Taranaki school students have provided some valuable insights into safety issues on their road and what they think could be done to improve it.
The NZ Transport Agency is looking at ways to make the stretch of SH3 between New Plymouth and Hawera safer. Following community drop-in sessions to canvas public opinion, nearby schools were invited to complete worksheets to gauge student views.
Six schools took part at the end of last year, with more than 100 students sharing their concerns and ideas for making the road safer.
The Transport Agency Transport Systems Manager Ross I’Anson says the students’ views will help the project team develop the most appropriate safety solutions for the road.
“This route cuts through a number of towns and increases in traffic over recent years have made it more difficult for locals to move safely and easily around their towns. Making it safer for pedestrians and cyclists in these communities is a big priority for this project, so we were keen to understand what issues students faced when travelling to and from school. We’re very grateful to Ngaere, Eltham, Mangorei, Egmont Village, Inglewood and Normanby schools for taking part in the activity.”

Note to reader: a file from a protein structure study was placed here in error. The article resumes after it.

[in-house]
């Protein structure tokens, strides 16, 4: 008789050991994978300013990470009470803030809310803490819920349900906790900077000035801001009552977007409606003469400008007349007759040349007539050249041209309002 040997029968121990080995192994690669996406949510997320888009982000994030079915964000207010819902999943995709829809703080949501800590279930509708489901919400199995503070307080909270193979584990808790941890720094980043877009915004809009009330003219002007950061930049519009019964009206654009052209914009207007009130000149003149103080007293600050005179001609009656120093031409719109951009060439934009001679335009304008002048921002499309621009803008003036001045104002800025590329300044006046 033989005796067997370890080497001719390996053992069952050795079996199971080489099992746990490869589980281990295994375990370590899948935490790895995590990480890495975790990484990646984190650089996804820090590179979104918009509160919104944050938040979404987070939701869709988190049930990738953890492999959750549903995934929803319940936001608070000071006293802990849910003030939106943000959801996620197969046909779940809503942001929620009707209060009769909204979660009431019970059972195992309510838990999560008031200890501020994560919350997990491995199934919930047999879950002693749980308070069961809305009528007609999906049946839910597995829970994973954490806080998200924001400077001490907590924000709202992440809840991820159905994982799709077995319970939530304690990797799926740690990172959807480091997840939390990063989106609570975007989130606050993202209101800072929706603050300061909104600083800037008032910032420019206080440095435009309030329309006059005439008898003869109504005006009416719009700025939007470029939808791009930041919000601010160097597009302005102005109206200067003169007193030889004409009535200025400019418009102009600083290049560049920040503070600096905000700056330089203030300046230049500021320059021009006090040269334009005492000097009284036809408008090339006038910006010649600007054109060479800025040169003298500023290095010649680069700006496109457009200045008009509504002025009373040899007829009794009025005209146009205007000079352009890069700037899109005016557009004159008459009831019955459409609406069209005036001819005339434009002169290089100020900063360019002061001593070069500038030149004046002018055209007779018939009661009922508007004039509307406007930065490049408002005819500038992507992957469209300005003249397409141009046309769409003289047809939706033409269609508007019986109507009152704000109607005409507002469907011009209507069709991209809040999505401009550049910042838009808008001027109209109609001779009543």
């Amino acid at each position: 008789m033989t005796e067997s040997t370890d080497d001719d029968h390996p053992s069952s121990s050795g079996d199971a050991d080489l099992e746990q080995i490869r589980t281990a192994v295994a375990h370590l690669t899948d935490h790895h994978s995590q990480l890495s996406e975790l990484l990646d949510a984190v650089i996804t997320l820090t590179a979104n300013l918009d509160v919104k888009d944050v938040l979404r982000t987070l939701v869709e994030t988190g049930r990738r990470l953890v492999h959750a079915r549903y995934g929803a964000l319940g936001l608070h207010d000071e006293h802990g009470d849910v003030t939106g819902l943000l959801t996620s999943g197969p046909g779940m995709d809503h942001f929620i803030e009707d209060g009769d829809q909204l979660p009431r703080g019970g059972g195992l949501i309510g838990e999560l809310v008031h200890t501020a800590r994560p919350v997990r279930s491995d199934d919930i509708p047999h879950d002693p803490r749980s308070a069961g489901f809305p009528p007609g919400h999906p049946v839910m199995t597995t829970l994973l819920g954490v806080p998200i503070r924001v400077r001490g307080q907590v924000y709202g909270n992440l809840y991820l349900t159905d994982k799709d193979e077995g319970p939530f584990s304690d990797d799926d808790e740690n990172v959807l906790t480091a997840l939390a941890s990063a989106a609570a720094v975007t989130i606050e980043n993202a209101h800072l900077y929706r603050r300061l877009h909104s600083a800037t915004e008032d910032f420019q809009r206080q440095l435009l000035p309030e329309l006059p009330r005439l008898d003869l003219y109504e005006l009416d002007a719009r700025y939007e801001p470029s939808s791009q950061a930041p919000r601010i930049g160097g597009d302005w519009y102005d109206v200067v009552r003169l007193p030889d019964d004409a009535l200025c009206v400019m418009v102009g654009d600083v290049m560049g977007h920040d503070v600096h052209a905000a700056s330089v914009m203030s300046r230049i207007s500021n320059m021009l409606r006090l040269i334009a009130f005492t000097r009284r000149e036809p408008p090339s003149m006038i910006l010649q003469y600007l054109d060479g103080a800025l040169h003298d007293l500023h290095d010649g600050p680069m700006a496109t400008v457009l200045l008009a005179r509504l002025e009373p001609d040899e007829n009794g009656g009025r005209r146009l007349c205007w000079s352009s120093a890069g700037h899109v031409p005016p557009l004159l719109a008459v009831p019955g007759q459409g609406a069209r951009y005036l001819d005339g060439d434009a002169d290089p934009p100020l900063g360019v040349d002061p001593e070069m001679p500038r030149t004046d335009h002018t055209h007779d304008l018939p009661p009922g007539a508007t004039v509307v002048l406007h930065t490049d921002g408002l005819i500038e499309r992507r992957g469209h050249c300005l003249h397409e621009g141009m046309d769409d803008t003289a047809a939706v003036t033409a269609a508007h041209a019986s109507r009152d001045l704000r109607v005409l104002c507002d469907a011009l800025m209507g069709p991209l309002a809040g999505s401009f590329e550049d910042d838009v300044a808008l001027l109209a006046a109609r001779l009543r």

“Some strong themes came through in the feedback with many students saying they were concerned about vehicles travelling too fast near their school and that they felt unsafe crossing the highway to get to school. Many suggested lowering the speed limit outside their school and building pedestrian overbridges, underpasses and crossings.”
Students also wanted to see signage warning drivers to watch out for children and they urged drivers to pay attention and slow down when travelling past their school.
“We also received some more unconventional ideas for making the road safer, such as installing machines that deactivate mobile phones near schools to stop people texting and driving,” says Mr I’Anson.
The Transport Agency is currently developing safety improvement options for the road and expects to be able to go back to the community with proposals in the first half of 2019. This project is part of the Safe Network Programme, which is a collaborative, prioritised programme of proven safety treatments on high risk routes across New Zealand.
Safety improvements could include:
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